“There’s no telling yet whether or when AT&T might lose its position as the sole U.S. carrier of the Apple iPhone,” Spencer E. Ante reports for BusinessWeek. “But in the event Apple opts to partner with other mobile-phone service providers, Verizon Wireless says it’s up to the task.”
“Verizon Wireless has even made upgrades that would make its network more capable of handling extra traffic that would be generated by the iPhone, Verizon Wireless Chief Technology Officer Anthony Melone says in an interview,” Ante reports.
MacDailyNews Take: Oh, yeah? Did you replace your outlier CDMA with GSM, so at least we can talk and surf the Web at the same time like we can on AT&T?
Ante continues, “‘We have put things in place already,’ Melone tells Bloomberg BusinessWeek. ‘We are prepared to support that traffic.’ …Melone says his company’s equipment would do a better job catering to the heavy data demands of iPhone customers. ‘Absolutely, I think we could handle it,’ he says.”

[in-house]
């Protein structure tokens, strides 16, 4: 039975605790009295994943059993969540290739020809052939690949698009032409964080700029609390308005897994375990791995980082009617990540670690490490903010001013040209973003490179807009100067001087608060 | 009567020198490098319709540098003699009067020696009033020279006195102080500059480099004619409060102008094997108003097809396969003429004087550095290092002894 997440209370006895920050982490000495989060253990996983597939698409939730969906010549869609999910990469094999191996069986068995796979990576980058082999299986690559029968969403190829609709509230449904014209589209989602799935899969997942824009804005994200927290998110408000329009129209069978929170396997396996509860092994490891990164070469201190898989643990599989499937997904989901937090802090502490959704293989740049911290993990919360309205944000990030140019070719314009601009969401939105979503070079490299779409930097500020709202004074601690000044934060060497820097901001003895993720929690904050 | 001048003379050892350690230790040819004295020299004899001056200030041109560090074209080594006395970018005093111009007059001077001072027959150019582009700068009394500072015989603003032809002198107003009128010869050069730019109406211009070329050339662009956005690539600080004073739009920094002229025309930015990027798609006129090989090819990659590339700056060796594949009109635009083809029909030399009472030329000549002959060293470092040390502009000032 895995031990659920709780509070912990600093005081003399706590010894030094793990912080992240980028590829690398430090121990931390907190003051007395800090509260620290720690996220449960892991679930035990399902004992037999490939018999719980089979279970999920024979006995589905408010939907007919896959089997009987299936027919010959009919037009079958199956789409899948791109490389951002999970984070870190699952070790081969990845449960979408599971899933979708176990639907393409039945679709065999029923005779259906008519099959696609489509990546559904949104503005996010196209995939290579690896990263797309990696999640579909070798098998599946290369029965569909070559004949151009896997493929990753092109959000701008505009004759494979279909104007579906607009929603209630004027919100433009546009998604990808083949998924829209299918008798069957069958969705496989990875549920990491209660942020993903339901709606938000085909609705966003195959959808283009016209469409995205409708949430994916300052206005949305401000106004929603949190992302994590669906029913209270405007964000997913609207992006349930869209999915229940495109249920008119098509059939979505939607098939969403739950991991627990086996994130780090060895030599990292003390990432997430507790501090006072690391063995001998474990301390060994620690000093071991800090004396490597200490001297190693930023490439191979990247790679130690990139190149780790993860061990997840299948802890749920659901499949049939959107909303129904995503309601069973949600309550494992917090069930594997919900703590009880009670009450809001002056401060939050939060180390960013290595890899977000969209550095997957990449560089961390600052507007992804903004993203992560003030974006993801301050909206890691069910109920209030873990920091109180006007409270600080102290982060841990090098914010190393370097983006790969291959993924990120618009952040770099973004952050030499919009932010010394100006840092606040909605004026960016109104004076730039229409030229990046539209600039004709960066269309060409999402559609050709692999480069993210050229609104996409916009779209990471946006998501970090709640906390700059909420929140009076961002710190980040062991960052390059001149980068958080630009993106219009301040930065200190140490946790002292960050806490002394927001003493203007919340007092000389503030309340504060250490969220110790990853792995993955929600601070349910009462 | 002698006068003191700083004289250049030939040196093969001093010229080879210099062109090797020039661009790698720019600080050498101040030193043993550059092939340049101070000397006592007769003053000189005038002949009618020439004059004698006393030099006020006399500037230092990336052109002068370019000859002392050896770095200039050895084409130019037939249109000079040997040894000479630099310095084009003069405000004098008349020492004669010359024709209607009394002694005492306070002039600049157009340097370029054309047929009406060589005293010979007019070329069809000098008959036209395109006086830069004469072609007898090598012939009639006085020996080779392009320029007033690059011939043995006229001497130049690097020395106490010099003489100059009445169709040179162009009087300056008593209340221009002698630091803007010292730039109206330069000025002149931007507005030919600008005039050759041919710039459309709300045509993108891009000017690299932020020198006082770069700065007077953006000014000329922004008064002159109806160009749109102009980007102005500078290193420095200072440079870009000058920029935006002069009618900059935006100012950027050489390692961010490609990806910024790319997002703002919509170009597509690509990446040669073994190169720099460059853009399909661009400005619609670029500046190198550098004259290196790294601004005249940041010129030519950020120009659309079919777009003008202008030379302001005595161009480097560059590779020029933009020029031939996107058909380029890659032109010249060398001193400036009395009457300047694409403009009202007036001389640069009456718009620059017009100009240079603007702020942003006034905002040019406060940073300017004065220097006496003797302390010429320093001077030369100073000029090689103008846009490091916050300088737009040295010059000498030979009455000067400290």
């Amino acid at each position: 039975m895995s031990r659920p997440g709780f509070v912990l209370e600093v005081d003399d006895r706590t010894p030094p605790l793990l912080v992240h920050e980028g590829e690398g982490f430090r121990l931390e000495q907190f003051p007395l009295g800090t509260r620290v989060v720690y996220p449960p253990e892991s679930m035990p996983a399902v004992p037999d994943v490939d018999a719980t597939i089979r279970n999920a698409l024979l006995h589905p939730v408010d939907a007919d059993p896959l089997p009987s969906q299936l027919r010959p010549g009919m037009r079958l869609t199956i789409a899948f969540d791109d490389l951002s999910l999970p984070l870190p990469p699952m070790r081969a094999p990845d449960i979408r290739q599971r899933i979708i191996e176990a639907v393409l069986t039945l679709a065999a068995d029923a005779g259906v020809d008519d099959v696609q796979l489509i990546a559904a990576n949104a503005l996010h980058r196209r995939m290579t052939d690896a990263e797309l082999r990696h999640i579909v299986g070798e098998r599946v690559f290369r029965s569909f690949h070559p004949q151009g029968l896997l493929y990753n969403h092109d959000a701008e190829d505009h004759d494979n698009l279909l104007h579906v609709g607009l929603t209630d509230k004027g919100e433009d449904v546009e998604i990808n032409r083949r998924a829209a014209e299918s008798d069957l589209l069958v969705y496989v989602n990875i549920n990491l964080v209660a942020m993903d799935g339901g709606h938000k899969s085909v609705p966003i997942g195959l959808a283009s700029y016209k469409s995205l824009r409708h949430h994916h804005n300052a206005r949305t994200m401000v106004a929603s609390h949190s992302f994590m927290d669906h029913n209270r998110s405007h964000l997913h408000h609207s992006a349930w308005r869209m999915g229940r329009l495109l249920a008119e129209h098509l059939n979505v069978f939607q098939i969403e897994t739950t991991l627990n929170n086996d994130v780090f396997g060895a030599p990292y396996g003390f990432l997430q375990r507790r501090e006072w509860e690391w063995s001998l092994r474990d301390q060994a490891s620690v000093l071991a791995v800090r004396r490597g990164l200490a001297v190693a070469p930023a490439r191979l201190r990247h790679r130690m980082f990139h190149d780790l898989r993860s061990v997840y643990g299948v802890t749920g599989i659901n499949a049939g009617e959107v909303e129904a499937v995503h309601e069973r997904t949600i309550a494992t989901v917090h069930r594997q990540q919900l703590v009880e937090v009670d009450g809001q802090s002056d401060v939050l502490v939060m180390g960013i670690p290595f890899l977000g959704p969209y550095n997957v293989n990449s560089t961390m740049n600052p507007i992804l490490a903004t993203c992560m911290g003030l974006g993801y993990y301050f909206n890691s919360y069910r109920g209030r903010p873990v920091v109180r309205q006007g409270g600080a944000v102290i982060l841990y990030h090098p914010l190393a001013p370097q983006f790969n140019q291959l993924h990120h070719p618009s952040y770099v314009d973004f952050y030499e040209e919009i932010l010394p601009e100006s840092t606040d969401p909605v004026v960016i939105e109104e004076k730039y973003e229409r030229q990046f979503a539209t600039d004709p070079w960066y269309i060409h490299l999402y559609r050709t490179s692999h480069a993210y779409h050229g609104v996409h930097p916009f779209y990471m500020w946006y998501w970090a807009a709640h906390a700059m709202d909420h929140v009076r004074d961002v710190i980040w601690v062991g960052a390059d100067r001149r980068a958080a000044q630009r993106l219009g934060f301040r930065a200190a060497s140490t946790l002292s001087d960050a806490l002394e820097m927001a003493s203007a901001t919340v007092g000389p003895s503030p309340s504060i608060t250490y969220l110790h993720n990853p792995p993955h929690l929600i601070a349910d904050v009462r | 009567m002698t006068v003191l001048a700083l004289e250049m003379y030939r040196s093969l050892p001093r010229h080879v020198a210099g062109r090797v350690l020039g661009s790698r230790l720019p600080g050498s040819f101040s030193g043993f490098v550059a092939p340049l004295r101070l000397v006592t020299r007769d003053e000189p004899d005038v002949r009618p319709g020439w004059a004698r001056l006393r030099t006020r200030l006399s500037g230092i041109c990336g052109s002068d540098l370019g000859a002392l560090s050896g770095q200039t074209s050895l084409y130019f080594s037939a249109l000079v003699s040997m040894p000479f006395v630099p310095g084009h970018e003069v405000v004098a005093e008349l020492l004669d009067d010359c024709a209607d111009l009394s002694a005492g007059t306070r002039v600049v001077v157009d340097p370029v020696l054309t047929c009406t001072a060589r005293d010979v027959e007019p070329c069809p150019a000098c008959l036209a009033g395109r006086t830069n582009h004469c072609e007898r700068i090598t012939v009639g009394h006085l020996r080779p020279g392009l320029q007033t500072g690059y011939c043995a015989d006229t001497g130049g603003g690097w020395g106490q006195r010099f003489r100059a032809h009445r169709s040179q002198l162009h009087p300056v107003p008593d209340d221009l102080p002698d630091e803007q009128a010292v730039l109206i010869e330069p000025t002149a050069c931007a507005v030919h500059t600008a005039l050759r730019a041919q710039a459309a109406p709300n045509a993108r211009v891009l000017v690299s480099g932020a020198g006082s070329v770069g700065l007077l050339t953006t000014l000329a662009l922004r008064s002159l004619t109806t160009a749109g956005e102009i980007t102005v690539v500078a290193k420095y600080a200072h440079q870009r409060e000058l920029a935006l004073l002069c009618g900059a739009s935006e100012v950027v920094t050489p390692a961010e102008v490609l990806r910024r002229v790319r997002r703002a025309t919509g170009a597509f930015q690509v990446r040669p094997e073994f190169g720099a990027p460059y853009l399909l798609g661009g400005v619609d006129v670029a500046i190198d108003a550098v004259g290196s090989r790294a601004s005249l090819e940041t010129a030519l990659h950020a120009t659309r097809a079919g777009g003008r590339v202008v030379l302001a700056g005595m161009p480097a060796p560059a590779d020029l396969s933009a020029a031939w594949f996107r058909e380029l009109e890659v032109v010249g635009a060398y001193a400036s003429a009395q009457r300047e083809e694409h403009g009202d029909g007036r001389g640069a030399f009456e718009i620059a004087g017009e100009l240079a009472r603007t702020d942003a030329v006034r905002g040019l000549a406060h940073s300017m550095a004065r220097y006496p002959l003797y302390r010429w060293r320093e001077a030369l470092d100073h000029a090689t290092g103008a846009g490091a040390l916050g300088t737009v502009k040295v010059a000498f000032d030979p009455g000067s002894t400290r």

“Melone didn’t address the prospect of landing a deal to carry the iPhone, though Verizon Wireless officials have in the past said they occasionally discuss partnerships with Apple executives,” Ante reports. “Earlier this year, the companies were considering releasing iPhone-like devices that would run on the Verizon Wireless network, people familiar with the matter said.”
Ante reports, “In fairness, the iPhone does seem to be imposing exceptional demands on AT&T. In the two years since the iPhone’s debut, data traffic on AT&T’s network has soared 5,000%. By contrast, Melone says Verizon’s traffic has also been growing rapidly but at a slower pace. When asked to specify the growth rate, Melone said that over the last three years Verizon’s traffic has grown as high as 1,000% year over year. But he declined to provide more details. Even so, Melone says the company is ready for the deluge should Verizon Wireless land a deal with Apple for the iPhone. ‘We will handle it if we ever get it,’ says Melone.”
Full article here.
MacDailyNews Take: It’s all very easy for Verizon to say before the fact and knowing that they’ll never have to face the full brunt of iPhone’s U.S. traffic demands as has AT&T Mobility.